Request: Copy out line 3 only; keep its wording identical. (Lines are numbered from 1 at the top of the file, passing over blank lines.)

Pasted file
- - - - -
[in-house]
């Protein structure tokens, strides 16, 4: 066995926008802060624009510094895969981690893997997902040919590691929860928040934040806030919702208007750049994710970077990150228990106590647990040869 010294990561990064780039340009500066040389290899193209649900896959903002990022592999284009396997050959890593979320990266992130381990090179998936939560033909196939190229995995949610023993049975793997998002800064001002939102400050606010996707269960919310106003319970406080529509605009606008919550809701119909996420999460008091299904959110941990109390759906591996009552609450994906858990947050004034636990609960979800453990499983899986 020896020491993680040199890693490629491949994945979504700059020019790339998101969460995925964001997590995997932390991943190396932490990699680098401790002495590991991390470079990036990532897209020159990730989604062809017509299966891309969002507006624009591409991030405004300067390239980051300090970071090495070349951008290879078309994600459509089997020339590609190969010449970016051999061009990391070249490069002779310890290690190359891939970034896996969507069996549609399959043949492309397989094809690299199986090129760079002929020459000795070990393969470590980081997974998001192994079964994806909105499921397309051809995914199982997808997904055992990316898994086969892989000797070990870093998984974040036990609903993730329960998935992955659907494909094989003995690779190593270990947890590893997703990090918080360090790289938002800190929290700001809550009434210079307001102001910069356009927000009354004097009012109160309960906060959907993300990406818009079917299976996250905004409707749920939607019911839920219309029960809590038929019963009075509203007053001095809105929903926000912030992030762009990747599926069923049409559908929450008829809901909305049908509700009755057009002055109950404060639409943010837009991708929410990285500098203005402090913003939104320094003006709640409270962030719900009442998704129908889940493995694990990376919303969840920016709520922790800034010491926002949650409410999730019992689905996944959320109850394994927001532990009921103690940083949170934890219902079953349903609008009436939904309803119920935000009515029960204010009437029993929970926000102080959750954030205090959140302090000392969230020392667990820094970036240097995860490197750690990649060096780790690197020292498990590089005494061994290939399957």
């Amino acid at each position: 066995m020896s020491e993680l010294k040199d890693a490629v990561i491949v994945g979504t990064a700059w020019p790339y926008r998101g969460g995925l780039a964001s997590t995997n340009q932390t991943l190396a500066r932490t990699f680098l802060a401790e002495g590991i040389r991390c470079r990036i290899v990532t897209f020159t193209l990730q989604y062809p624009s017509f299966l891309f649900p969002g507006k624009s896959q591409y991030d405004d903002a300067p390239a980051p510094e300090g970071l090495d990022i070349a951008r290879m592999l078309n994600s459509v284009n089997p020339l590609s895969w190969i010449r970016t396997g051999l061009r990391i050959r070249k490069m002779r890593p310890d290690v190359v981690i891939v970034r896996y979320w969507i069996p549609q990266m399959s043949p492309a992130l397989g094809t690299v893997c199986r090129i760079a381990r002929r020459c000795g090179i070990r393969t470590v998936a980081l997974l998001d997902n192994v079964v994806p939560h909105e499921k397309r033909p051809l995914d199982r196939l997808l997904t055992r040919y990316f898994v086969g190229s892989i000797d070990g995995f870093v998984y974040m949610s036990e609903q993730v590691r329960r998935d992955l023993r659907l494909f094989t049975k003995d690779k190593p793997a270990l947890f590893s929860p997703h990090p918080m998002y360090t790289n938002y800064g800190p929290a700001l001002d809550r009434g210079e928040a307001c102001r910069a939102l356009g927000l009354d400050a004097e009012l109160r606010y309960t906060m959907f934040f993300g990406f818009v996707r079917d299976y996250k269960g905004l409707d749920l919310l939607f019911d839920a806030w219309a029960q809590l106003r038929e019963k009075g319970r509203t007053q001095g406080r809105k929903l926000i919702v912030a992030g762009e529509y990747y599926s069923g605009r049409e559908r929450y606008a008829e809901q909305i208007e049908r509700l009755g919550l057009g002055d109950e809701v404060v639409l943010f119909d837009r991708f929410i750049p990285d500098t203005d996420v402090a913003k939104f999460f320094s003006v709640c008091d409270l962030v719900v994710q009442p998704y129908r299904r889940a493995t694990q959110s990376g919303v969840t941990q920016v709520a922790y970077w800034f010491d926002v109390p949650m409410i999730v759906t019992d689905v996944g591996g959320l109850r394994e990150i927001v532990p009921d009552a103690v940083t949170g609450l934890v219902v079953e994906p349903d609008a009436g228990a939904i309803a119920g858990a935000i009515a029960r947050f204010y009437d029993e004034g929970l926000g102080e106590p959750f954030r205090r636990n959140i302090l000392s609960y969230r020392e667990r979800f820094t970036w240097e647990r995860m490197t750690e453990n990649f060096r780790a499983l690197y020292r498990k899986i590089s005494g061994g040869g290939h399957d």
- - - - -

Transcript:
């Amino acid at each position: 066995m020896s020491e993680l010294k040199d890693a490629v990561i491949v994945g979504t990064a700059w020019p790339y926008r998101g969460g995925l780039a964001s997590t995997n340009q932390t991943l190396a500066r932490t990699f680098l802060a401790e002495g590991i040389r991390c470079r990036i290899v990532t897209f020159t193209l990730q989604y062809p624009s017509f299966l891309f649900p969002g507006k624009s896959q591409y991030d405004d903002a300067p390239a980051p510094e300090g970071l090495d990022i070349a951008r290879m592999l078309n994600s459509v284009n089997p020339l590609s895969w190969i010449r970016t396997g051999l061009r990391i050959r070249k490069m002779r890593p310890d290690v190359v981690i891939v970034r896996y979320w969507i069996p549609q990266m399959s043949p492309a992130l397989g094809t690299v893997c199986r090129i760079a381990r002929r020459c000795g090179i070990r393969t470590v998936a980081l997974l998001d997902n192994v079964v994806p939560h909105e499921k397309r033909p051809l995914d199982r196939l997808l997904t055992r040919y990316f898994v086969g190229s892989i000797d070990g995995f870093v998984y974040m949610s036990e609903q993730v590691r329960r998935d992955l023993r659907l494909f094989t049975k003995d690779k190593p793997a270990l947890f590893s929860p997703h990090p918080m998002y360090t790289n938002y800064g800190p929290a700001l001002d809550r009434g210079e928040a307001c102001r910069a939102l356009g927000l009354d400050a004097e009012l109160r606010y309960t906060m959907f934040f993300g990406f818009v996707r079917d299976y996250k269960g905004l409707d749920l919310l939607f019911d839920a806030w219309a029960q809590l106003r038929e019963k009075g319970r509203t007053q001095g406080r809105k929903l926000i919702v912030a992030g762009e529509y990747y599926s069923g605009r049409e559908r929450y606008a008829e809901q909305i208007e049908r509700l009755g919550l057009g002055d109950e809701v404060v639409l943010f119909d837009r991708f929410i750049p990285d500098t203005d996420v402090a913003k939104f999460f320094s003006v709640c008091d409270l962030v719900v994710q009442p998704y129908r299904r889940a493995t694990q959110s990376g919303v969840t941990q920016v709520a922790y970077w800034f010491d926002v109390p949650m409410i999730v759906t019992d689905v996944g591996g959320l109850r394994e990150i927001v532990p009921d009552a103690v940083t949170g609450l934890v219902v079953e994906p349903d609008a009436g228990a939904i309803a119920g858990a935000i009515a029960r947050f204010y009437d029993e004034g929970l926000g102080e106590p959750f954030r205090r636990n959140i302090l000392s609960y969230r020392e667990r979800f820094t970036w240097e647990r995860m490197t750690e453990n990649f060096r780790a499983l690197y020292r498990k899986i590089s005494g061994g040869g290939h399957d």